The view from our hotel room looking at the outdoor cafes that have replaced the market stalls of sixty years ago - normally is is a-buzz with young people enjoying an afternoon "kaffeklatsch"... ) I must have taken this photo very early)
For our first night’s dinner, we chose to go down to the Rhine; surely we’d find a suitable restaurant... and indeed we did. In the drenching rain, we stumbled into the Kolbe Brauhaus, a building dating from the 1800s that survived the bombs. Low ceilinged, filled with cheerful drinking patrons… we skulked in, somewhat hesitantly, and were given seating in a small dining room in the rear. Germans, with a few good beers in their bellies, become a noisy bunch… the ten people on the other table were no exception. Tanya was instinctively apprehensive “Do you think that they are friendly?” I assured her that they were. As the evening progressed, our neighbors became quieter and more interested in our little strange entourage; we spoke, English, German and Portuguese. “Und where are you from”, they asked in German – They were amazed when I said “Worms!” This naturally opened up a lively cross-table conversation. One of the men introduced himself as Jean Frank, a retired judge who turned out to be a good friend of my friend, Elke Scheiner, who also happened to be a retired judge. By the end of evening, we were all close friends, drinking to each other’s health in three languages with good German beer.
Worms as seen from the Rhein with the tower of the Nibelungen Bridge in the foreground and the Dom in the distance... to the right of the bridge is the Kolbe Brauhaus, where we had our jovial dinner
My old school pal from 1932, Heinz Meisenzahl and I enjoying a morning coffee chat
The next day we started our tightly scheduled 36 hours in Worms with a hardy breakfast in our hotel. Elke, the perfect organizer, produced Ulrike Schäfer, from the Wormser Zeitung, the local newspaper, to interview us. There was Dr. Jörg Koch, the head of the Europa Union and a local historian, who full of interesting Worms history… as a surprise present, he brought me a photo of myself as a two year old ‘Cossack Cowboy’, riding a wooden horse that my father had built for me. The photo was signed: “Photo by Giesen”. (The next day, we met the photographer’s daughter, Ursula Orth-Giesen, who came to greet us in a wheelchair.) She was charming, bright, and still beautiful - deep in her eighties. Our initial welcoming party included my classmate from 2nd grade (1932) Heinz Meisenzahl and his wife Sybille; Heinz is a tall robust, giant, who greeted me with a huge bear hug. Willi Johannes and his wife Regina, one of our beer-drinking friends of the night before came to escort us around town and stayed with us for two days. There were other dignitaries and just plain folks with connections to my family. By lunchtime, our small group expanded to over a dozen happy people. It was a family reunion… Baerbel Miller, who migrated to Denver back in the sixties, had moved back to Worms to take care of her aging mother, 99 years old and still in great form with a vivid memory: she remembered my parents and my Father’s store “Kunsthaus Kagan”. (Baerbel had written down her mother’s ramblings, all of which turned out to be accurate.) Her family and mine were friends. They came and brought food baskets late at night, at great peril to themselves, in defiance of the Nazi’s ruling that there was to be no intermingling between Aryans and Jews. Barbara Wand joined our table and brought photographs of a Silver cigarette box her parents bought from my father’s store. (An excellent example of post-war German modernism from the Deutche Werstatt... (It was a tribute to my father’s amazing avant-garde taste.)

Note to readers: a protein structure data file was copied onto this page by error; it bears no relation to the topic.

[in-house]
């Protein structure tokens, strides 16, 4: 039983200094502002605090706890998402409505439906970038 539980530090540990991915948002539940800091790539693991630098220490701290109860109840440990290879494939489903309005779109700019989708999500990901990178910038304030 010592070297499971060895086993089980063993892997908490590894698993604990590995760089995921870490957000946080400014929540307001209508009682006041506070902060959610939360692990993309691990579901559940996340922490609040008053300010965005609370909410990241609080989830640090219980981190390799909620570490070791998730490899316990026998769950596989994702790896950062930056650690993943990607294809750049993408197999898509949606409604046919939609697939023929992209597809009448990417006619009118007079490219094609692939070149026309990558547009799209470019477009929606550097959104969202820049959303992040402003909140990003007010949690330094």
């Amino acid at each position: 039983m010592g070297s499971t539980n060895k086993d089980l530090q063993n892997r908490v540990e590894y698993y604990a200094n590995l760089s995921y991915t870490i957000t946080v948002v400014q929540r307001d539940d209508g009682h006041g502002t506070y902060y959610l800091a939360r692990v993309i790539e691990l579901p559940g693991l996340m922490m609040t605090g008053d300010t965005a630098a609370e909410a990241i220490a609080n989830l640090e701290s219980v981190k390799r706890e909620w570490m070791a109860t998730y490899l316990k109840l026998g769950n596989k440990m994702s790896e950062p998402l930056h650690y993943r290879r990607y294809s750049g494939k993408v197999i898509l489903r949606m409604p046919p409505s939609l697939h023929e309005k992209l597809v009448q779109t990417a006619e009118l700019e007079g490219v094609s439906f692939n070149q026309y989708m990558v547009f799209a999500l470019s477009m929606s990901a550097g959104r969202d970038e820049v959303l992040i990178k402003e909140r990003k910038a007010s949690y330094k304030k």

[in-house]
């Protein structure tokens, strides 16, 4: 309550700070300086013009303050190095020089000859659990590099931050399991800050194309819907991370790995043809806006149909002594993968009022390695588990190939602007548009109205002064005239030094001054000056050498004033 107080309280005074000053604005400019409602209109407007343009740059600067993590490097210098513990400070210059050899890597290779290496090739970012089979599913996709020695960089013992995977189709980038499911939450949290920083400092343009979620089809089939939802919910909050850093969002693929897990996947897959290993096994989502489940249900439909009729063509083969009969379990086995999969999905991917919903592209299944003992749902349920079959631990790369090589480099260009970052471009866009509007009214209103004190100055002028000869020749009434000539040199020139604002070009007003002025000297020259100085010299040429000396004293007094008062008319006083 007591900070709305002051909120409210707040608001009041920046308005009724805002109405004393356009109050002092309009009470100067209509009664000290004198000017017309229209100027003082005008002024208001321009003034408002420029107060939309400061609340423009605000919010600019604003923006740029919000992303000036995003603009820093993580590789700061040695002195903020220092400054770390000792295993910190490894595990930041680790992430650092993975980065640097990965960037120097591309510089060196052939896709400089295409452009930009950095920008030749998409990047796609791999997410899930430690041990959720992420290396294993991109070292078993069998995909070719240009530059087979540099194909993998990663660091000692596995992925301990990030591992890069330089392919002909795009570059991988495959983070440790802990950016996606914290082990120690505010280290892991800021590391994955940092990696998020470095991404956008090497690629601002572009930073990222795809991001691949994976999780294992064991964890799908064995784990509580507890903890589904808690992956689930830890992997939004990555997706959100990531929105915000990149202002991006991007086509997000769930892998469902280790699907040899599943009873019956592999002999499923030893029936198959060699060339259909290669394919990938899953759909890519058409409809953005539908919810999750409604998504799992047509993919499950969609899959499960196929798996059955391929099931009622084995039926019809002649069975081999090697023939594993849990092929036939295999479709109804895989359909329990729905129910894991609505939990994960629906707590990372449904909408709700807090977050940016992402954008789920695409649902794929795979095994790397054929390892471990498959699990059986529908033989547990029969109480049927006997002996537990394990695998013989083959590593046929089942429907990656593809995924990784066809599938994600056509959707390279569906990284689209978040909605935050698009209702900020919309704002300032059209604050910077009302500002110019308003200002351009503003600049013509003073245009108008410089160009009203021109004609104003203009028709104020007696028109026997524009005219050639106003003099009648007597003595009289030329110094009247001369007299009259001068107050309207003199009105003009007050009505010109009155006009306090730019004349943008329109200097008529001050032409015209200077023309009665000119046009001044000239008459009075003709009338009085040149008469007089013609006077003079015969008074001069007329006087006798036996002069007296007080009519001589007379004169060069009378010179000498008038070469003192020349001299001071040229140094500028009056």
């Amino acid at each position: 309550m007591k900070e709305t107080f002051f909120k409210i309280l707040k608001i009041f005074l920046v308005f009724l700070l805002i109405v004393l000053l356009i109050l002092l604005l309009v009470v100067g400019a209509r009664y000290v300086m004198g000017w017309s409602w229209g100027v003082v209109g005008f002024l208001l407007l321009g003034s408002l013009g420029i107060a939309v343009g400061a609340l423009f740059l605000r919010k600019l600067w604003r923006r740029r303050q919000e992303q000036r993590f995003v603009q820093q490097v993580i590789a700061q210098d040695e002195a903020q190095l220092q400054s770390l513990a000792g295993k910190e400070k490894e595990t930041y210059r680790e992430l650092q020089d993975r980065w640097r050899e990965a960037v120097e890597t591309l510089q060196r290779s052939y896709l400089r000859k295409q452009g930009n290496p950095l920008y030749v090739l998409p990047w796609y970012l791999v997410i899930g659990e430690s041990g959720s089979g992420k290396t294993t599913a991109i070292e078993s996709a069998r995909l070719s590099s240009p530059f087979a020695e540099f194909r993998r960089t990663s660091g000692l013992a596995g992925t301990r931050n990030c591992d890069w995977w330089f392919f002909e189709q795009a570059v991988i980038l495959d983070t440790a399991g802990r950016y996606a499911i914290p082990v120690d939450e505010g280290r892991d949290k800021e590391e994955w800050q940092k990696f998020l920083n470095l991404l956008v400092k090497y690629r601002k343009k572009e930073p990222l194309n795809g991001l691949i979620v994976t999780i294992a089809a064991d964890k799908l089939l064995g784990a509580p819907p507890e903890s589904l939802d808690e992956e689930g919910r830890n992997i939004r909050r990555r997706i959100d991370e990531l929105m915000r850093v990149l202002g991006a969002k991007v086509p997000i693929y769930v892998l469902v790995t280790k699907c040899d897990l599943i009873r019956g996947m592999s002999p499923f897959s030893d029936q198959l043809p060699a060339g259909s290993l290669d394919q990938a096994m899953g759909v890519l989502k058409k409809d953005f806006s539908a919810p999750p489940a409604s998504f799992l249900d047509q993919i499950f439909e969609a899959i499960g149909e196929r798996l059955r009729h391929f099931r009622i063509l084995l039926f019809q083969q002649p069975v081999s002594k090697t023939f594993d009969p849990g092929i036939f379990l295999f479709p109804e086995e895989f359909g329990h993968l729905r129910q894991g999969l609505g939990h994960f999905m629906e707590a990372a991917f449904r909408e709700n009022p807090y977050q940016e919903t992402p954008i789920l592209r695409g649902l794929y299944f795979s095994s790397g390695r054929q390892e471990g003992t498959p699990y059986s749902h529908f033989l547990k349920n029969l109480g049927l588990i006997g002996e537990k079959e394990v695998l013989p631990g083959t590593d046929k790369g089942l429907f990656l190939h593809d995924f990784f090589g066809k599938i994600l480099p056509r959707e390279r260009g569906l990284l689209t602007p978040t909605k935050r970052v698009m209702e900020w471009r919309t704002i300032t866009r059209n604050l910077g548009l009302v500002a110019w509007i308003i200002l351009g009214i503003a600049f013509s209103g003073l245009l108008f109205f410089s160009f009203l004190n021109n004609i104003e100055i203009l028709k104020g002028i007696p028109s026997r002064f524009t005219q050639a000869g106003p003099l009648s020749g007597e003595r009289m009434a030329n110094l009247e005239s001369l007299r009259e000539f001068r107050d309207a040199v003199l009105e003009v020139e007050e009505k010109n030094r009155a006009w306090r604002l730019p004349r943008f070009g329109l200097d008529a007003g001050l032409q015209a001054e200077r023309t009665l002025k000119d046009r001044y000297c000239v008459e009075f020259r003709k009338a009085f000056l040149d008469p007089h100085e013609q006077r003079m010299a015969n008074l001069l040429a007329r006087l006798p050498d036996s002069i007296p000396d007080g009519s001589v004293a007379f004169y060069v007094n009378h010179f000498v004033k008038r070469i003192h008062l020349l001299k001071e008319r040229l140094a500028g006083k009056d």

Me... age two riding on my rocking horse which was made by my father - This photo was a present from Dr. Jörg Koch, a history professor
Our delightful lunch on the Rhine with new and old friends
Baerbel Miller with her 99 year mother (Renate Bayer is looking over their shoulders) - Me joking with Renate - I threatened to move in with her and her face tells it all! I think that her response was "God Forgive!"
There are many, many sights In Worms to entice the visitor. In our short stay we visited the Dom, The Synagogue, the Jewish Cemetery: (It took good Christian custodians to preserve it through the Hitler years) and Traudel Mattes, our non-Jewish guide to read the Hebrew inscriptions… (Very touching). The Martin Luther Statue was a must stop - the Rhine bridge (that both of us remembered crossing on foot as children with our parents), the famous wine estate of the Valckenberg, (The Valckenberg were great friends of my parents in the 30s. I have a vague recollection sipping wine through a rubber tasting tube in their Caves. Their world-famous Liebfrauenmilch put Germany back on the map after the war).